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Sugar Cookies and a Nightmare

How My Daughter's Death Taught Me
The Meaning of Life

 

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CHAPTER ONE: DEAR DOCTOR EXPERT

We are living in a death-denying society, but the unnaturalness of outliving one's child compounds the bereaved parent's loss. In her seminal book, Parental Loss of a Child (1986), Theresa Rando addresses this unnaturalness. She believes that survival guilt — guilt associated with outliving the deceased — may run rampant.

Rando notes a "strange and callous" avoidance response on the part of society to the bereaved generally, and particularly so to the bereaved parent. When loved ones die, we often speak of them as "passing on," "passing away," "departing," "resting in peace," or "sleeping." Denial is prevalent even among those in the business of working with the deceased. In funeral homes, rooms for the dead are often referred to as "slumber" rooms. If they have a difficult time addressing death, is it not surprising that society in general would, including radio talk-show hosts dishing out advice?

The consequences of such denial for those grieving may be profound — again, especially for bereaved parents, for whom grief is felt very differently. Dr. Expert, you need to put yourself in their place to understand. At a time when bereaved parents need comfort and support, they often hear meaningless phrases such as, "Keep a stiff upper lip," "It was God's will," "Thank goodness you have other children," or "You are young, and you can have other children." Imagine how you'd feel!

A friend of mine, Nancy Zenoff, Ph.D., who became a psychologist after her 19-year-old son died while he was hiking, works extensively with grieving parents. She believes that they are often permanently and negatively affected when people near them are unable to offer support. This is especially true when estranged parents realize that their isolation from each other might have come about because of the other's ignorance.

The Value of Continued Support

A mother whose 20-year-old daughter was killed by a drunk driver commented,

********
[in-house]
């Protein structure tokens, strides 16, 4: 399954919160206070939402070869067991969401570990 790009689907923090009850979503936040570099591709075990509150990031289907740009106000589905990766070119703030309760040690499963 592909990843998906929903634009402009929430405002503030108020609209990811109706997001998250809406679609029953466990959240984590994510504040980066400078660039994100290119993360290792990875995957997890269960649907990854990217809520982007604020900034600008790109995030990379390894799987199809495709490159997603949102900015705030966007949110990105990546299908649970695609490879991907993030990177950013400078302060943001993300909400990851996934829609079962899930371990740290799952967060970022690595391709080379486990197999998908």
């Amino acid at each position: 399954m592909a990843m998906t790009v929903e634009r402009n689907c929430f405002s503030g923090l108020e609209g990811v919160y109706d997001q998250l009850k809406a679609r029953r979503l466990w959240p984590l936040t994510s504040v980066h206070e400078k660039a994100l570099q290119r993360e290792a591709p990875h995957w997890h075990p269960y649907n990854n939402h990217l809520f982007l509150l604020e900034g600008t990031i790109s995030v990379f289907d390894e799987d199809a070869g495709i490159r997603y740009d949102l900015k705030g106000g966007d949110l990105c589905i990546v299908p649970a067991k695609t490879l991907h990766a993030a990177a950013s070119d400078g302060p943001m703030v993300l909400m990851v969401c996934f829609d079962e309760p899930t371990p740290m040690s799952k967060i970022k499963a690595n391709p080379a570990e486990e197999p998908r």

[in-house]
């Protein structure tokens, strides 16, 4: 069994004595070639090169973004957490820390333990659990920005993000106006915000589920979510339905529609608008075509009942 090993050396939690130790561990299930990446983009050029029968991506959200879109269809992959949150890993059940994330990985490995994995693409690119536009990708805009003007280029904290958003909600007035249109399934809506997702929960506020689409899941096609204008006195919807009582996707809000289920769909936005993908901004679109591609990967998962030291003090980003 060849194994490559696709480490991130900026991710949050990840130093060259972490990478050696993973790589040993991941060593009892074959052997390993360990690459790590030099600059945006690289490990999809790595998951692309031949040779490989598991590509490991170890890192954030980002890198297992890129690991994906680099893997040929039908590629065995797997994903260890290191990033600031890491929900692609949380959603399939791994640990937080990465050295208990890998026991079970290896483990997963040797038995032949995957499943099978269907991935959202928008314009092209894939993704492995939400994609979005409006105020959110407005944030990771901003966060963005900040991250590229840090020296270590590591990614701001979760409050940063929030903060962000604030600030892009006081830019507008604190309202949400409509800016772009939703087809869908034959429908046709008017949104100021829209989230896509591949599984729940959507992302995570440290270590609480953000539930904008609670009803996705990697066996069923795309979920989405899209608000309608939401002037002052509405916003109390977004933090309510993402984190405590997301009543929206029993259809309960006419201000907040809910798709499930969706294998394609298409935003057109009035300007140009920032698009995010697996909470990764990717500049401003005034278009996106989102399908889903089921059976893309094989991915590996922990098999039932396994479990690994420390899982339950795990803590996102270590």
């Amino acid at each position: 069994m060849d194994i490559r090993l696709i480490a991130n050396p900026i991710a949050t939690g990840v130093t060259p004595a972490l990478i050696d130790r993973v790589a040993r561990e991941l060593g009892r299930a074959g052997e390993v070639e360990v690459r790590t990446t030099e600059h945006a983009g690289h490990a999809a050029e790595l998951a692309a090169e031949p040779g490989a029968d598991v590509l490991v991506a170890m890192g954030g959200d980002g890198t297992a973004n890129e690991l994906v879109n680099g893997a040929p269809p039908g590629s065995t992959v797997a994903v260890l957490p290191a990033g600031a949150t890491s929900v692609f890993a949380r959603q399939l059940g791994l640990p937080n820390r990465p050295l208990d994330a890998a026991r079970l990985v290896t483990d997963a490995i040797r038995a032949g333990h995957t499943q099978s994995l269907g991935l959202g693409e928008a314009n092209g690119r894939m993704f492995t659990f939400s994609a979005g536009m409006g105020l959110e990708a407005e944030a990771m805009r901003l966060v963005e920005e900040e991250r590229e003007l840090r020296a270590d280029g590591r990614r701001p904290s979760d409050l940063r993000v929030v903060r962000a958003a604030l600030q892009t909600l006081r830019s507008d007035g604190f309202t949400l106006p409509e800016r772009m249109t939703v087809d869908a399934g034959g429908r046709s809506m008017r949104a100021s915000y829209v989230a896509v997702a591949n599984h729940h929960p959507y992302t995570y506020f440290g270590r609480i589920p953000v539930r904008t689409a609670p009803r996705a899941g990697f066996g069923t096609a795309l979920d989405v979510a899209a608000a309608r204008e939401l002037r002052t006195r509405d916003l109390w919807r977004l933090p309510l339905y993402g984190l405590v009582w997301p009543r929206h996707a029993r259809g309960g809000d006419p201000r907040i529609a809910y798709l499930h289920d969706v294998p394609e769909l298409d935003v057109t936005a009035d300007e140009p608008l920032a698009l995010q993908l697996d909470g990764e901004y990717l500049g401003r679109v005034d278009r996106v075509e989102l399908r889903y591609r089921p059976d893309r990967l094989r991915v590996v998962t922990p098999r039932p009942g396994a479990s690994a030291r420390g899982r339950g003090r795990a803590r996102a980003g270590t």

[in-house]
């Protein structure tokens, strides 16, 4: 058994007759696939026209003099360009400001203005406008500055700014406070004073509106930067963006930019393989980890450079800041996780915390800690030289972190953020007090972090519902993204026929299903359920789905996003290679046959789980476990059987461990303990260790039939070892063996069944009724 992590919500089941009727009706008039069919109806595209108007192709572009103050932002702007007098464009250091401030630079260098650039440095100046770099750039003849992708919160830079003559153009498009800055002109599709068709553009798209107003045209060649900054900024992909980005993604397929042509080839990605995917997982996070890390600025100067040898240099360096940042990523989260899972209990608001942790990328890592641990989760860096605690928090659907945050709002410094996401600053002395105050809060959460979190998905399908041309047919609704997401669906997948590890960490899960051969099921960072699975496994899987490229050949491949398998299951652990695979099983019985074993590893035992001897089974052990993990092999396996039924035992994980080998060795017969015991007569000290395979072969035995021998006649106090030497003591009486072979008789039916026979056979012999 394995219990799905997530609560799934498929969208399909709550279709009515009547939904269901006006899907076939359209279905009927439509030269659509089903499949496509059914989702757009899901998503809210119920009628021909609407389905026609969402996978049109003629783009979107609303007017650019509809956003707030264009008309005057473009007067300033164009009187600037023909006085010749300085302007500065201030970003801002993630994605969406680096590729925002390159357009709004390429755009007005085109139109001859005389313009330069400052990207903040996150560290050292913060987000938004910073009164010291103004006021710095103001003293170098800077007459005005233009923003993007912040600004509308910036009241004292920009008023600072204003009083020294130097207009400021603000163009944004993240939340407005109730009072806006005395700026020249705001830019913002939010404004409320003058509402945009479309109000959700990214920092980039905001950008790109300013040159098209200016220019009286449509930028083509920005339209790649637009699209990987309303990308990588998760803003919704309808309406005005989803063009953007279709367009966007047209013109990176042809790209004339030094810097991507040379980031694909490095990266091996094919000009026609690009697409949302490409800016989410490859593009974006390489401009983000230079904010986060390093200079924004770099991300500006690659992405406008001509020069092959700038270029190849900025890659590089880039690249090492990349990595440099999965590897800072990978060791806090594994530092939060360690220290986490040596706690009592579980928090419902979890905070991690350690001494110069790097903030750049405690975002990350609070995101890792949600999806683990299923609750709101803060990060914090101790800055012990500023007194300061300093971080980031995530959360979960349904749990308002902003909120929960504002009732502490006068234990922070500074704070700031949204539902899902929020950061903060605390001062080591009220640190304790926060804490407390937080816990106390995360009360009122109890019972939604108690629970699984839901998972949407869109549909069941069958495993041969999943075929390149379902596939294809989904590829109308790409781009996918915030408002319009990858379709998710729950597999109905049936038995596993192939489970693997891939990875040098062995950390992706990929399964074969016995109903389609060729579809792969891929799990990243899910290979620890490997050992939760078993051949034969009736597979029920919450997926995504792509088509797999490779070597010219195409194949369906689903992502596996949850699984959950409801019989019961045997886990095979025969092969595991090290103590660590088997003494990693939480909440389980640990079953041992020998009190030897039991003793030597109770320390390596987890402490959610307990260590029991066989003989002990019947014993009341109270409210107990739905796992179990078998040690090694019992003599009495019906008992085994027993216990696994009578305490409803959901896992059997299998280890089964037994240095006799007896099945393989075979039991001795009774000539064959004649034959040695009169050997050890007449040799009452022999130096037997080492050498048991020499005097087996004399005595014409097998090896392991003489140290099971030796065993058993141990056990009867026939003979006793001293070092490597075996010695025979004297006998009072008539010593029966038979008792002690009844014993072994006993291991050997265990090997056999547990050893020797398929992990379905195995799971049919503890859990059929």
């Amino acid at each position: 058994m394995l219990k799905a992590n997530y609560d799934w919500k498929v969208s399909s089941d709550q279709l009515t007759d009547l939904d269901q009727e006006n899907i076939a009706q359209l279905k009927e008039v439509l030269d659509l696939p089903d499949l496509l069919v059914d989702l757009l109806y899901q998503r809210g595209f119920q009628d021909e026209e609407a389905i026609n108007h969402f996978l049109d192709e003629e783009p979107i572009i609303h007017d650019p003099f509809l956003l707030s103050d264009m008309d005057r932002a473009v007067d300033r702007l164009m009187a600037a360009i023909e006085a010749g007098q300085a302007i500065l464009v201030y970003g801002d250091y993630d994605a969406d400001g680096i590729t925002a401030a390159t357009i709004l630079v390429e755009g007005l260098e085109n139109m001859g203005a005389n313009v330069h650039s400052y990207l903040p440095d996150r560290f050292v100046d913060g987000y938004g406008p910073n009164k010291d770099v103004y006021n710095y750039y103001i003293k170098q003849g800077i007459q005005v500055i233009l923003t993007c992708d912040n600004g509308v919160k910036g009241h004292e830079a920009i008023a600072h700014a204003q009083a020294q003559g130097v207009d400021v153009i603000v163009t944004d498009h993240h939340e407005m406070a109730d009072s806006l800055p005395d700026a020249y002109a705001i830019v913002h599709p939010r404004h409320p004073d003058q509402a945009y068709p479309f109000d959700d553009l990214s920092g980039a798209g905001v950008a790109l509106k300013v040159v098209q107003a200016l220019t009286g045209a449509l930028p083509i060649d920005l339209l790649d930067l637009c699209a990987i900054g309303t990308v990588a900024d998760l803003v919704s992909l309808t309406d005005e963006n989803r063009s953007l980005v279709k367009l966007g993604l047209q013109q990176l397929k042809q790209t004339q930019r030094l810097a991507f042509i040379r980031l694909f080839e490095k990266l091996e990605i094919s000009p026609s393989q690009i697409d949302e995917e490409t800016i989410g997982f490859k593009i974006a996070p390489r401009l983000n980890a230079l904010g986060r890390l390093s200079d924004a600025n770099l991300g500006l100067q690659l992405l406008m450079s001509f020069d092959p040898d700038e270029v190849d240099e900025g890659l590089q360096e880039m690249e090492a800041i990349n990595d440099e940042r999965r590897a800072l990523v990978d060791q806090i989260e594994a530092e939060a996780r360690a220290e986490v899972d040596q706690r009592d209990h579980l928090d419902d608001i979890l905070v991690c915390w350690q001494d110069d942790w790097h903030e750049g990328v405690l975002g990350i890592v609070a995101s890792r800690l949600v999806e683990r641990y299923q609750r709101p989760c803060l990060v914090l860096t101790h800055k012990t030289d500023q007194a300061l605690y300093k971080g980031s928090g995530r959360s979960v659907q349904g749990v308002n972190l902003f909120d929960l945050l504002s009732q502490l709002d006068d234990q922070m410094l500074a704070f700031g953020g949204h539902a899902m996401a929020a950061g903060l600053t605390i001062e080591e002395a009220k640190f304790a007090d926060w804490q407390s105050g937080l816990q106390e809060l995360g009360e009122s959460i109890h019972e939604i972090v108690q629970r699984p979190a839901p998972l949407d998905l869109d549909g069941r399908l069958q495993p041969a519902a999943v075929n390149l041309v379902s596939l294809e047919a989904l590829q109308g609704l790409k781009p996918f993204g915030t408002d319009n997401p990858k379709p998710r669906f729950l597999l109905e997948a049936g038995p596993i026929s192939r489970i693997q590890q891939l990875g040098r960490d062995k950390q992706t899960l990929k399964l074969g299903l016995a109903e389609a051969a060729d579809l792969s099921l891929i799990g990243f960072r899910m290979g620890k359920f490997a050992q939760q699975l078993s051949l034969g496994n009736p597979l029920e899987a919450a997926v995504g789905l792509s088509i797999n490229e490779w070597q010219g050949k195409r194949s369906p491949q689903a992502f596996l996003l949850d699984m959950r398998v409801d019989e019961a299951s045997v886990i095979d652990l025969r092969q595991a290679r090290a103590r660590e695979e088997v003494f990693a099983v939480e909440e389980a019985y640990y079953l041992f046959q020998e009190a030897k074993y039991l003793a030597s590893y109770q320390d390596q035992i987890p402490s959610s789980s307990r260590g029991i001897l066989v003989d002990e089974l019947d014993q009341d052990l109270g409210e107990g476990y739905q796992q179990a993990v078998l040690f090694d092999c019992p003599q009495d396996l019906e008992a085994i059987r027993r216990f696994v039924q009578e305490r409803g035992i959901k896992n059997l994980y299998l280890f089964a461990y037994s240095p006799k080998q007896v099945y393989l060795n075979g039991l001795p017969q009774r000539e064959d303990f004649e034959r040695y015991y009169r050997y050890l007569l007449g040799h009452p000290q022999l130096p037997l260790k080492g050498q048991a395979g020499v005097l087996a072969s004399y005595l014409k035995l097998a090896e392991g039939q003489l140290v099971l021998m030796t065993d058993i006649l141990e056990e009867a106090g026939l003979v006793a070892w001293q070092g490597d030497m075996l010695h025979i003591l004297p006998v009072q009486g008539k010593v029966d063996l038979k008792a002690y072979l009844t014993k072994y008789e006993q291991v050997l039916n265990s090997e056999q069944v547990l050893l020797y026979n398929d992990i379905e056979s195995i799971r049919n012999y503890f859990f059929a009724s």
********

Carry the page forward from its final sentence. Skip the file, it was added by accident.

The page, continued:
Well, I find it sad that people aren't able to show their feelings. I had tons of support at first, but now it would be nice if every once in a while someone would say something — just a few words of support. You know, you wouldn't even have to say anything. Just a little hug or something. But as a whole, society has a hard time dealing with death, and that's too bad, and that's where they think it's just better to go on, and I do. I'm tired of the facade. I'm tired of playing like I'm fine, but I can't be myself because people can't handle it.

A mother whose 10-year-old daughter was killed in a drive-by shooting discussed the value of support and being able to talk about her daughter.

I'm feeling a little bit better, maybe, accepting things. My hurt and grief are the same. I still get depressed at times, but I still have a lot of support, which I really need — family and friends, and church. I need to talk. To talk to anyone who will understand. So I feel I'm doing as well as can be expected.

A husband talked about the lack of support his wife received after their four-year-old daughter died of leukemia.

Well, it's interesting. Some of what my wife considered her best friends were her biggest disappointments. They don't acknowledge our loss. They never called her, they never talked to her. I don't know why. Maybe it's because of disturbing us. "Oh dear, they've had that horrible thing happen. They probably don't want to be bothered." She wants to be bothered! She wants to be called.

Shadow Grief

Early research by Larry Peppers and Ronald Knapp in 1980 may counter your belief that to remember is not to go forward. They define the lingering effect of death as "shadow grief," which seems to be quite prominent among mothers who suffer prenatal losses. Among the mothers studied, the vestiges of grief remained for years.

Shadow grief is described as a form of chronic grief that can be a burden for the rest of parents' lives. This does not mean that grief continues to dominate their existence as it once did, but instead that the feelings are never entirely forgotten or resolved.

Shadow grief is not overtly manifested. Instead, it is characterized as a dull and constant ache in the background of one's feelings that on certain occasions and under certain circumstances comes to the surface. Anxiety, sadness, and sometimes tears are then expressed.

This finding is important in that it was discovered in the majority of families studied by Knapp. Employers, mental health professionals, relatives, friends, and others, even talk-show hosts like yourself, may be better able to assist grief-stricken families by understanding the profound importance of this concept.

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